When was the last time you visited a museum?
Nina Simon‘s Complicity, Intimacy, Community post about fostering personal relationships with visitors in small and large spaces brought back a flood of memories of some of my museum experiences. You should read it and then come back here. Go ahead, I’ll be here when you finish.
My Museum Experiences In My Twenties
In my twenties, I had the pleasure of helping Dallas Natural History Museum plan and create some exhibits. I was a docent, trainer and event professional in addition to my day job. I hosted many weekend sleepovers for groups of 30, 50 and 100 kids in that museum. Yeah, what was I thinking? Actually, it was awesomesauce for sure. Ok, I digress.
I recall one experience of working on an environmental exhibit about garbage, trash and recycling. As a content expert (I was known as the Garbage Guru back then) and educator, my task was to help the designers dream up large, hands-on interactive exhibits. Those exhibits were to serve as focal points that entertained, educated and allowed multiple people to play with them at one time. These were not to be the typical poster or 3-D mannequin exhibits. They were to be participatory to increase memory retention and learning.
Applying Museum Exhibit Design Thoughts To Meetings
During those brainstorming sessions, the museum exhibit designers taught me a lot. I learned about the need to create opportunities for strangers to participate together, create community, develop closeness with one another and foster a sense of a safe place to explore the unknown. Little did I know that these designers were giving me a blueprint for annual conferences meeting, events and tradeshow experiences.
Nina Simon’s blog addresses applying Web 2.0 principles of engagement, networking and community in museum environments. In her recent post she described an exchange with a colleague about her experience in a large museum.
Simon said, “It didn’t require the staff at the front desk remembering her name or building a personal relationship with her. It required a certain kind of place and feeling that visitors manage (mostly) on their own.”
Her point struck a chord with me. As meeting and event professionals, it is our job to facilitate an atmosphere, sometimes in massive venues, that encourages attendees to build personal relationships, and manage complicity and community on their own.
So how do we do that? Practically speaking, how do we foster and encourage community, intimacy and participation in events of 500 to 25,000 people?
Eight Tips To Encourage Complicity, Intimacy And Participation At Your Next Event
Here are eight tips to help you encourage complicity and intimacy among strangers and friends at your next event. Hat tips to Nina Simone for helping me spin some of these too.
1. Set the stage early and often.
Let meeting attendees know how they can participate and what to expect early and often before they arrive onsite. Use email, chats, conference ecommunities, YouTube videos and social networks to share these ideas and set the stage. Start sessions declaring them safe spaces to openly share opinions, ideas and thoughts. Encourage others to join in and share their voice.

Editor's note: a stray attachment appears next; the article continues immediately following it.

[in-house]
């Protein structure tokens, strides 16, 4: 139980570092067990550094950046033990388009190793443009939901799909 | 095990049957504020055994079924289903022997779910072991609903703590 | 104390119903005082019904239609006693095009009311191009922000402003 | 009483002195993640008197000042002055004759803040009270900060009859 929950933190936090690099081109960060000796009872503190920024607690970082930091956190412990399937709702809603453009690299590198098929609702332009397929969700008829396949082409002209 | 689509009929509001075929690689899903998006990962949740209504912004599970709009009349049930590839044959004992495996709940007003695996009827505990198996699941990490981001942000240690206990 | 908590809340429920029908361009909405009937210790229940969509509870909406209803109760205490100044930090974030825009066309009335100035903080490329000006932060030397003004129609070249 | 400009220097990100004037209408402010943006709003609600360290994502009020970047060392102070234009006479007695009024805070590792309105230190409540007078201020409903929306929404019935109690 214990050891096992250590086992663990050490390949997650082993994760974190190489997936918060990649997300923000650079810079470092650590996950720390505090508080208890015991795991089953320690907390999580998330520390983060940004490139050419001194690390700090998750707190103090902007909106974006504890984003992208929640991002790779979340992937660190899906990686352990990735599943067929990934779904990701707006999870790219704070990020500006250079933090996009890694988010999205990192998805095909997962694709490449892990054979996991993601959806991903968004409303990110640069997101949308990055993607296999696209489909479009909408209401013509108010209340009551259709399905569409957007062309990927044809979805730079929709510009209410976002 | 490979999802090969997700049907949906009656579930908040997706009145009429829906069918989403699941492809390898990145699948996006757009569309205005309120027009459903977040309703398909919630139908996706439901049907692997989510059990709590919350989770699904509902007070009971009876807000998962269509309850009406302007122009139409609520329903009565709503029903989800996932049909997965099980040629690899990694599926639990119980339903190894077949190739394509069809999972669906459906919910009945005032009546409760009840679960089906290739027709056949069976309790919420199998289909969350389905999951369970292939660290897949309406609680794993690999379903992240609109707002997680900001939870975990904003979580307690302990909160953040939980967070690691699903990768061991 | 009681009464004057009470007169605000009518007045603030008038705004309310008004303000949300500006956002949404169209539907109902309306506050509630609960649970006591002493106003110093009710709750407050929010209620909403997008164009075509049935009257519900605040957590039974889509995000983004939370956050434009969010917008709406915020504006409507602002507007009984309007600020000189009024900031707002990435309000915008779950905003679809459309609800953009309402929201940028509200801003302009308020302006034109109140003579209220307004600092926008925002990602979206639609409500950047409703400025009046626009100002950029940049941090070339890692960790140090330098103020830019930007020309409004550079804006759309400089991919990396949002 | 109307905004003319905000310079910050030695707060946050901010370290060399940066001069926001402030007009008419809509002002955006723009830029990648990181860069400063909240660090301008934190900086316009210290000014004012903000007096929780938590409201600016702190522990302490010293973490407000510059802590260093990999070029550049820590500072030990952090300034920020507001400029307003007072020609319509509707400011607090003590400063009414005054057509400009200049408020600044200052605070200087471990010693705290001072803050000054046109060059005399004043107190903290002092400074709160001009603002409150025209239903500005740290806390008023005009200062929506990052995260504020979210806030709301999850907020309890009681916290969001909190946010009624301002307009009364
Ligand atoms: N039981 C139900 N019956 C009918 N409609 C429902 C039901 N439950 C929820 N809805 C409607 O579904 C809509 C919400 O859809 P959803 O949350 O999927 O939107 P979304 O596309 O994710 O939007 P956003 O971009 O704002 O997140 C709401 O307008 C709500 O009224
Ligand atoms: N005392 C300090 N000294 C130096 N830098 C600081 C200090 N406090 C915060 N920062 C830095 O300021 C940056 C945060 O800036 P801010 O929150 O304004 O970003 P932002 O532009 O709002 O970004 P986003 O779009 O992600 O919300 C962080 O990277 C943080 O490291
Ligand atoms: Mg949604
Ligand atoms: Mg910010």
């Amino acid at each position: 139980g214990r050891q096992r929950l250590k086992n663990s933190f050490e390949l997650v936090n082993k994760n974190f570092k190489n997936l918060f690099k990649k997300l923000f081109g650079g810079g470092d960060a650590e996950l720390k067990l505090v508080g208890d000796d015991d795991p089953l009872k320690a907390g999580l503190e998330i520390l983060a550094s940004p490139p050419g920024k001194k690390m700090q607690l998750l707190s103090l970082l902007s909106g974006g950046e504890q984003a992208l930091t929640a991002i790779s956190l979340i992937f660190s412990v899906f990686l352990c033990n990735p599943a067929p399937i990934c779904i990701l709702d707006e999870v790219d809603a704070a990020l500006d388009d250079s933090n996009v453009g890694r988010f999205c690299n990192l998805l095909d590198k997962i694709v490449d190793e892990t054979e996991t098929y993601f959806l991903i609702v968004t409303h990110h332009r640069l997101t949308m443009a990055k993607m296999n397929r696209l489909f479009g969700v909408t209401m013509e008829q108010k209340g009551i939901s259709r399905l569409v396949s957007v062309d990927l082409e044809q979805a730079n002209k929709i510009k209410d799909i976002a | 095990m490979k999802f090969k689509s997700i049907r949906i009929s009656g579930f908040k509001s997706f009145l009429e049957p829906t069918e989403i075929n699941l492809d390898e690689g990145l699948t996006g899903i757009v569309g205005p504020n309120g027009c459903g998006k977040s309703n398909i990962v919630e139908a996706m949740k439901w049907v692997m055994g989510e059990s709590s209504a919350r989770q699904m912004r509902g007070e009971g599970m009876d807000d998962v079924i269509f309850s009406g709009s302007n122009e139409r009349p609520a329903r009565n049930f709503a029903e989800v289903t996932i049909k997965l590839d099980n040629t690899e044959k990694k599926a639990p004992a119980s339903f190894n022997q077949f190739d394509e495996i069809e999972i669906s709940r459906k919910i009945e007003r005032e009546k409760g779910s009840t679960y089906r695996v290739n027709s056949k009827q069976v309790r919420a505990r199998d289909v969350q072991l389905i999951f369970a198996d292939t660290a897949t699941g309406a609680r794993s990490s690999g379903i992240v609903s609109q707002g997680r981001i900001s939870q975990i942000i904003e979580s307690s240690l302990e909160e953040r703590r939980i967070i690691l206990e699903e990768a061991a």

2. Seek buy in through agreements and ground rules.
Create and share your own COPA (conference organizer, presenter and attendee) agreement.
3. Become a conduit to experiences.
Ask staff and organization leaders to act as friends, partners and helpers instead of enforcers. Get them to set the tone.
4. Secure community greeters and seed group discussions with facilitators.
Recruit organization or local volunteers to serve as community greeters, encouraging attendees to touch, look with their eyes and ears, talk and reach out to one another. Use facilitators to help ignite small group discussions.
5. Use large open spaces wisely.
Create informal lounges in large open spaces where people can mingle, chat and greet one another comfortably. Benches, couches, groupings of informal seating along with recharge stations are great additions.
6. Encourage tradeshow exhibits that are open and able to serve many at once.
Encourage tradeshow exhibitors to create open spaces that display their products or services in ways that can be used comfortably by large groups of visitors. Hands on, interactive exhibits will attract crowds. Are visitors seen as distracting others from the experience and therefore some are missing out? Or are visitors seen as partners helping others join in the participation?
7. Invite group play using displays with social objects.
Nina Simon explains that artifacts and social objects foster conversations around attendees’ shared experiences. Create experiences and tradeshow floor events that attract crowds and invite group play. Consider an exhibit of artifacts from the past five, ten or twenty years of the industry. Place flat screens with rotating images in large open spaces near small group lounge areas to spark conversations.
What tips would you add to encourage complicity and participation in conferences and events? How could your encourage group play and use social objects at your next conference or event?